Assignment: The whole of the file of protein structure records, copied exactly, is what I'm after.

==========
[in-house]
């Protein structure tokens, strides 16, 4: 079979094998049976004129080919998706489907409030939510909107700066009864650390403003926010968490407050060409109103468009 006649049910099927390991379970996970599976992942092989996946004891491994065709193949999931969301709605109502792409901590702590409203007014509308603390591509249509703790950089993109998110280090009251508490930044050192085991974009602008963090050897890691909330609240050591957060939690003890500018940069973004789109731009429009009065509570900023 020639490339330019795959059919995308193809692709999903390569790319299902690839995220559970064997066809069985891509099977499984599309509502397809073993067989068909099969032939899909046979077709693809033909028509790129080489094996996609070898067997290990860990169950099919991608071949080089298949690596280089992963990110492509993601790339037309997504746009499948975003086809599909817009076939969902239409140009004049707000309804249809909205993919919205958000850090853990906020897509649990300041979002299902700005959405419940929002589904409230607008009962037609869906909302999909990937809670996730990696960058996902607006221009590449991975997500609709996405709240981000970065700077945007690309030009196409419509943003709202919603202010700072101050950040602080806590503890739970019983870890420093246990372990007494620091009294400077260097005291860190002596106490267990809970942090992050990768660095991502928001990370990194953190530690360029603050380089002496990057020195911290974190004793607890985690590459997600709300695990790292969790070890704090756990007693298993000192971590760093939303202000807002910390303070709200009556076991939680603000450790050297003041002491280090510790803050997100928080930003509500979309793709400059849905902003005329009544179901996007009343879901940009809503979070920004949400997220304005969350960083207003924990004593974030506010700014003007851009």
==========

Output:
[in-house]
């Protein structure tokens, strides 16, 4: 079979094998049976004129080919998706489907409030939510909107700066009864650390403003926010968490407050060409109103468009 006649049910099927390991379970996970599976992942092989996946004891491994065709193949999931969301709605109502792409901590702590409203007014509308603390591509249509703790950089993109998110280090009251508490930044050192085991974009602008963090050897890691909330609240050591957060939690003890500018940069973004789109731009429009009065509570900023 020639490339330019795959059919995308193809692709999903390569790319299902690839995220559970064997066809069985891509099977499984599309509502397809073993067989068909099969032939899909046979077709693809033909028509790129080489094996996609070898067997290990860990169950099919991608071949080089298949690596280089992963990110492509993601790339037309997504746009499948975003086809599909817009076939969902239409140009004049707000309804249809909205993919919205958000850090853990906020897509649990300041979002299902700005959405419940929002589904409230607008009962037609869906909302999909990937809670996730990696960058996902607006221009590449991975997500609709996405709240981000970065700077945007690309030009196409419509943003709202919603202010700072101050950040602080806590503890739970019983870890420093246990372990007494620091009294400077260097005291860190002596106490267990809970942090992050990768660095991502928001990370990194953190530690360029603050380089002496990057020195911290974190004793607890985690590459997600709300695990790292969790070890704090756990007693298993000192971590760093939303202000807002910390303070709200009556076991939680603000450790050297003041002491280090510790803050997100928080930003509500979309793709400059849905902003005329009544179901996007009343879901940009809503979070920004949400997220304005969350960083207003924990004593974030506010700014003007851009």